Brussels, BELGIUM – European Justice Ministers today adopted a general approach on the draft EU e-Evidence Regulation. The text amends a Commission proposal that would allow national law enforcement authorities to directly request individuals’ data from most digital service providers during criminal proceedings. It also obliges service providers to supply the requested data within 10 days, or 6 hours in emergency cases, or face fines of up to 2% of their annual global turnover.
While CCIA strongly supports swifter access to digital evidence in criminal proceedings, today’s agreement does not provide sufficient procedural and substantive safeguards to prevent conflicts of law and ensure full respect for users’ fundamental rights. As several Member States have pointed out, the text does not provide for adequate checks and balances for “enforcing authorities” to review compliance of a production order with fundamental rights in cross-border cases. It also waters down procedural safeguards in cases where production orders conflict with the legislation of another Member State or a third country.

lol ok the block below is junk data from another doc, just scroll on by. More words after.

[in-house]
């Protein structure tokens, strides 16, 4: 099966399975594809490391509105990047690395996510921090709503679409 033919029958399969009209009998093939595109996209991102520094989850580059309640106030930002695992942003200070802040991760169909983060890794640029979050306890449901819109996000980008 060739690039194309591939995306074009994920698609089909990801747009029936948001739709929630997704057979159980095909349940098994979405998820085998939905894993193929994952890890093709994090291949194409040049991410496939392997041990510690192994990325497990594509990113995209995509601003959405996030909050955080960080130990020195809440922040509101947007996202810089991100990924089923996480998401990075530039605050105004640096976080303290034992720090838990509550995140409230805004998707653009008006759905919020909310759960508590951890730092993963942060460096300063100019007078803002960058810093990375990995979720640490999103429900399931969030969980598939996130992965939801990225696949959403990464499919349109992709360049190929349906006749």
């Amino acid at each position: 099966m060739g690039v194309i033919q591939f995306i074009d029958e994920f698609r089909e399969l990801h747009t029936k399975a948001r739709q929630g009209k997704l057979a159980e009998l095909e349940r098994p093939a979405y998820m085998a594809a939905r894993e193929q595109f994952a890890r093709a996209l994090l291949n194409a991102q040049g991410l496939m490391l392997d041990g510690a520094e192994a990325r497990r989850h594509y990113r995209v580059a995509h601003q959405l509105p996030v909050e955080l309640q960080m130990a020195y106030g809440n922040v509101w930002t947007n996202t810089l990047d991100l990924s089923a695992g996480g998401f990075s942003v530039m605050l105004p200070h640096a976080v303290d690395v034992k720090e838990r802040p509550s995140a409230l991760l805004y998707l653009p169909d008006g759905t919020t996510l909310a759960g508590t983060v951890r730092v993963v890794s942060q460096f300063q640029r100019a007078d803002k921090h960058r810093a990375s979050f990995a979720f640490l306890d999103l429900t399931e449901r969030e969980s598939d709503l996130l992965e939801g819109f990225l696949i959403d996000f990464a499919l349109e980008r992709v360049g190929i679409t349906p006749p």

This text will be the Council’s position for future negotiations with the European Parliament, once MEPs have adopted their own negotiating position.
The following can be attributed to Alexandre Roure, CCIA Senior Public Policy Manager:
“While we support better access to digital evidence for law enforcement, we regret that today’s Council vote increases the risks of conflicts between laws for companies and poses risks to individuals’ fundamental rights. We hope the European Parliament will seek a more balanced approach in its upcoming negotiations with the Council.”
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